Passing (juggling)

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Manuel and Christoph Mitasch, world record holding club passers.

Passing is the act of juggling between more than one person.


It is possible to pass with any juggling prop (balls, rings, etc.) but there are certain considerations that may not apply to solo juggling. For instance, while clubs may be more challenging than balls for a novice, during passing their handle presents a large and visible target to be caught, with a wider margin for error. Another concern may be visibility to an audience, where larger props may be desired.


A standard club pass comes from the side of your body and arrives at your partner after completing a single spin. It should arrive vertically upwards, slightly outside (away from the centre) of the body (around 20cm). This is where the pass is easiest to catch for the receiver. This also applies to left hand and right hand passes.

Passing patterns[edit]

6 clubs[edit]


A basic variation in the pattern depends on how often the "self throw" is replaced with a pass.

Four-count, or "Every others"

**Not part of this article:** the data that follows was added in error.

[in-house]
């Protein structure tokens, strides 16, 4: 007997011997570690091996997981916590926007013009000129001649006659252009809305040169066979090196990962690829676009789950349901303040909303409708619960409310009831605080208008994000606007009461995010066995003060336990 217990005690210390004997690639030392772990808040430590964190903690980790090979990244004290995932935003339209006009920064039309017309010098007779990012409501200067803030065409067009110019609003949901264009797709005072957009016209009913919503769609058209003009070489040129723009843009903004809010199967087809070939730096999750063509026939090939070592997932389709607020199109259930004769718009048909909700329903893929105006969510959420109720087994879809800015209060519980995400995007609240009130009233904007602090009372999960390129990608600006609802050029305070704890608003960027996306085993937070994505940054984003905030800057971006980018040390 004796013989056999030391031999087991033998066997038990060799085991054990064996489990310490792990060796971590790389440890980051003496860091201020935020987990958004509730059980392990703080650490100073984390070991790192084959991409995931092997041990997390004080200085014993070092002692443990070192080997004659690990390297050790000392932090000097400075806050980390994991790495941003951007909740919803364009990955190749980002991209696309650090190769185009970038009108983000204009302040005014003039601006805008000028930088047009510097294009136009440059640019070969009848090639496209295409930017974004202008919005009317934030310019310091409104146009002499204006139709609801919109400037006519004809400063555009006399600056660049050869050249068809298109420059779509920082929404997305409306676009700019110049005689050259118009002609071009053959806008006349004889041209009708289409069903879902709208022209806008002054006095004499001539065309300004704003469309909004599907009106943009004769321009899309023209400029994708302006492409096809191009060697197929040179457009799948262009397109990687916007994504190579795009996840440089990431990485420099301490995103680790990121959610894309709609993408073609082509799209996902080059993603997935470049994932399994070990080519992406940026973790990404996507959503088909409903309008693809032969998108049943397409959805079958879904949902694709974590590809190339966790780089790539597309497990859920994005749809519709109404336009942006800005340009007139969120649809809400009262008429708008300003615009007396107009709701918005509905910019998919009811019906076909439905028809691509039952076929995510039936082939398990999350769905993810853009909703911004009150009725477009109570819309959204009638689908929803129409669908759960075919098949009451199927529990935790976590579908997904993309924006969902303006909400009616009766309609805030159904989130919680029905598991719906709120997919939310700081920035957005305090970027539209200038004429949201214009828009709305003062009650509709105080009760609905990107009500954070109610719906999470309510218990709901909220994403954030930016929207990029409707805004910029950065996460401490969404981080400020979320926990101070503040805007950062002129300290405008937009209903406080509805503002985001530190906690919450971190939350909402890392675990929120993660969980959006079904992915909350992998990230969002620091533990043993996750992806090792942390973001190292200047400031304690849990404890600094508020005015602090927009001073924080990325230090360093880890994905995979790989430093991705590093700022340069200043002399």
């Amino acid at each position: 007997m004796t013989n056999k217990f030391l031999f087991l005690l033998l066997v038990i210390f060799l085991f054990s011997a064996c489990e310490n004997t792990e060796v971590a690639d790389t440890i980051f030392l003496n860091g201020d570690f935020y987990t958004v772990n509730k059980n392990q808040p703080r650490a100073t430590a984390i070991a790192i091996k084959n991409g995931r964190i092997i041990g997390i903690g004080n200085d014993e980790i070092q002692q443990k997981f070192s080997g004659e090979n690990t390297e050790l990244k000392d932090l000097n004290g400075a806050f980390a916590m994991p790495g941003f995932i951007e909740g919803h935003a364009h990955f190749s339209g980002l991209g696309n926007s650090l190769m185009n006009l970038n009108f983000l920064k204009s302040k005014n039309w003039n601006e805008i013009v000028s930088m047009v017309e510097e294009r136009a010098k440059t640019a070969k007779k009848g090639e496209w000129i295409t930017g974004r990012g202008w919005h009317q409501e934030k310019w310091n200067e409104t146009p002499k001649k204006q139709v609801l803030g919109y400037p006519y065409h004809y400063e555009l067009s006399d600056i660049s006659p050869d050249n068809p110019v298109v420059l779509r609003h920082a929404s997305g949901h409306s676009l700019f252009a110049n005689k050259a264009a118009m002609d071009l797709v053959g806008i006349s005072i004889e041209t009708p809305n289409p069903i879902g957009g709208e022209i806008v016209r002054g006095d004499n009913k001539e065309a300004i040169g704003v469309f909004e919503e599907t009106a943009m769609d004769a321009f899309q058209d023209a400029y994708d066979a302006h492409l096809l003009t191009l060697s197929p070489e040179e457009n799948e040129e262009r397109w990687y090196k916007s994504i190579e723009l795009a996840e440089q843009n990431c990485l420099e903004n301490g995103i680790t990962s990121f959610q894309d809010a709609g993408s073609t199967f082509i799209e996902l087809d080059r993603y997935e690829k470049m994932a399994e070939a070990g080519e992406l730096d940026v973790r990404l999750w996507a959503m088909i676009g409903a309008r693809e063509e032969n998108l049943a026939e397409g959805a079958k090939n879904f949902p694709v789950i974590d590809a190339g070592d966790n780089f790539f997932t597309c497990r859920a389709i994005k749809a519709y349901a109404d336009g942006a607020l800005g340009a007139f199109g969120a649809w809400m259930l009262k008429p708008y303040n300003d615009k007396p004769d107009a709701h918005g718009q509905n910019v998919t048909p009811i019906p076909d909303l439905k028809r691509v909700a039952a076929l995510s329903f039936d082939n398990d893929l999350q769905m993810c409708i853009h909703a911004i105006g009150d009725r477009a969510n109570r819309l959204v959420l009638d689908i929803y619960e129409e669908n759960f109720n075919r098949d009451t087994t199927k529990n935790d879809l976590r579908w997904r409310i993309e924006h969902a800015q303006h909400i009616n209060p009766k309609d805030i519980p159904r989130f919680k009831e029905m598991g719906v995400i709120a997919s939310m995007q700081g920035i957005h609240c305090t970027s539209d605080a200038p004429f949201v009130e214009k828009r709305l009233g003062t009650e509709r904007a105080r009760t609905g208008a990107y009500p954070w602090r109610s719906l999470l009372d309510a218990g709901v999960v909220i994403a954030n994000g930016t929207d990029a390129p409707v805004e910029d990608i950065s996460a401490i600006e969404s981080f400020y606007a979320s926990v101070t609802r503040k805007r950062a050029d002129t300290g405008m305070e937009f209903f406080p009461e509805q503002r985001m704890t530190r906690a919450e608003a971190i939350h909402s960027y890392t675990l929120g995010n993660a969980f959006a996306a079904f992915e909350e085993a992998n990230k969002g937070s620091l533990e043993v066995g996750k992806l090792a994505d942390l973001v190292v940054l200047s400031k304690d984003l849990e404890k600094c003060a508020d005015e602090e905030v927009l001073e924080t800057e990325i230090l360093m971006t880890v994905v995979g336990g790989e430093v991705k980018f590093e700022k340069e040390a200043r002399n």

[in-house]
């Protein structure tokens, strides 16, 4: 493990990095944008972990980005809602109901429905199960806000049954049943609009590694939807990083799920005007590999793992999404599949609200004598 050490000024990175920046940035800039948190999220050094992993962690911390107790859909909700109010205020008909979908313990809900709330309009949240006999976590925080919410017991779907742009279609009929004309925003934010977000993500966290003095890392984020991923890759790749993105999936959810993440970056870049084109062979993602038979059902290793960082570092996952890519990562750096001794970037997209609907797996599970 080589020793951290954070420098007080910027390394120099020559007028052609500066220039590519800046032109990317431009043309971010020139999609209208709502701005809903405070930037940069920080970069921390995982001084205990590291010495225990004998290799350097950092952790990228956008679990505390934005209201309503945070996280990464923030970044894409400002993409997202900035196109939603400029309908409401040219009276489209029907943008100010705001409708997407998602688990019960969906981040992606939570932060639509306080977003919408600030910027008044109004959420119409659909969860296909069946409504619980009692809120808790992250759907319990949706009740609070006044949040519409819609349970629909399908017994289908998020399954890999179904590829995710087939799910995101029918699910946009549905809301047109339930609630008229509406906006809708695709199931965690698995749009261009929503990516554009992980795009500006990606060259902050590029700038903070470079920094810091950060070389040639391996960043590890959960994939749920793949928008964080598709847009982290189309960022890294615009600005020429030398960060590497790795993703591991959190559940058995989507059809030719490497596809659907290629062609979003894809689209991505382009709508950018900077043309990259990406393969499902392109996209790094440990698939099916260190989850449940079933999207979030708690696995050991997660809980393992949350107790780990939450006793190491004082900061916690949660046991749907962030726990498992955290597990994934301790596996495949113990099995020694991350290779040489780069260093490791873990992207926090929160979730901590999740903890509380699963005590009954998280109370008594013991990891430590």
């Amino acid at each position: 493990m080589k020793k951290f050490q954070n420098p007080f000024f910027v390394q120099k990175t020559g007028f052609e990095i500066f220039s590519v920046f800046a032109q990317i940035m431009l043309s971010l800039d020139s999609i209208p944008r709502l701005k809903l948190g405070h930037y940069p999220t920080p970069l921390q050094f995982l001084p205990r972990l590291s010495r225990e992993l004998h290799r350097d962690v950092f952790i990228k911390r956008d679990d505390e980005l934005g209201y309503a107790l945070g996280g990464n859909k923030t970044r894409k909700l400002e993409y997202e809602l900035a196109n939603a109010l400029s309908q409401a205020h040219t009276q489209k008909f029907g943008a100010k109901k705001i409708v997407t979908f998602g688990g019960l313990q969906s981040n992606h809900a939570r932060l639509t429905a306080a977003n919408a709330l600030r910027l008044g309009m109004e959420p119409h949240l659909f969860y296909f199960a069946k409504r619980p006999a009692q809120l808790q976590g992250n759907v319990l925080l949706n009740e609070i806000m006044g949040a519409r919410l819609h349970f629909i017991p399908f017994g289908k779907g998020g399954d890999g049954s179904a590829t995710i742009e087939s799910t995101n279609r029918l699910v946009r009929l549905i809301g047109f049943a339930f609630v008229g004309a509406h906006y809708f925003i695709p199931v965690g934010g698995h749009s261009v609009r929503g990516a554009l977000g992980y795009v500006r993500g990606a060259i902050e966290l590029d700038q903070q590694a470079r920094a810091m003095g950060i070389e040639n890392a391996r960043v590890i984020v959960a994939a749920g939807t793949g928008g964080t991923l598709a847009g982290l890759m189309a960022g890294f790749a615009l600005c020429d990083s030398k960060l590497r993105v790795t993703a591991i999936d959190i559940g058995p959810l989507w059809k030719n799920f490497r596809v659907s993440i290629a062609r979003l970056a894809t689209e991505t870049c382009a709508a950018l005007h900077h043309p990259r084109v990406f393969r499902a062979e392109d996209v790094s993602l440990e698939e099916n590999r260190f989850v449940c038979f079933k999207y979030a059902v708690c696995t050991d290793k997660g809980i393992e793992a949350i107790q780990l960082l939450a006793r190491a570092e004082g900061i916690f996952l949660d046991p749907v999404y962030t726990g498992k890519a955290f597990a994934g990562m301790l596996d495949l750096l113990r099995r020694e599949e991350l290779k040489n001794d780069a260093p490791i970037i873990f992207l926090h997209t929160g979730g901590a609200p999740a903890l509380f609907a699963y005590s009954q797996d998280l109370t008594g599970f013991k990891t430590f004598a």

One of the most basic forms of passing is called four-count. In four-count, every fourth throw — that is, every second right-handed throw — is a passing throw.
Three-count, or "Waltz"
In three-count, every third throw is a pass. This means that the passing throw alternates from the left hand to the right hand, with the same club being passed each time.
Two-count, "Solids", or "Everies"
Every right-handed throw is a pass. This is a fast-paced pattern which can be maintained for a long period of time with practice.
One-count, or "ultimates", also referred to as a "thunder shower"
Every throw is a pass. Effectively, two separate juggling patterns are formed: One between the left hand of the first juggler, and the right hand of the second, and vice versa. This is a very quick pattern which is rarely maintained for long periods. It requires equal skill with both hands.

Other popular patterns are;

Pass Pass Self
Literally where both people perform Pass, Pass, Self.
Book Ends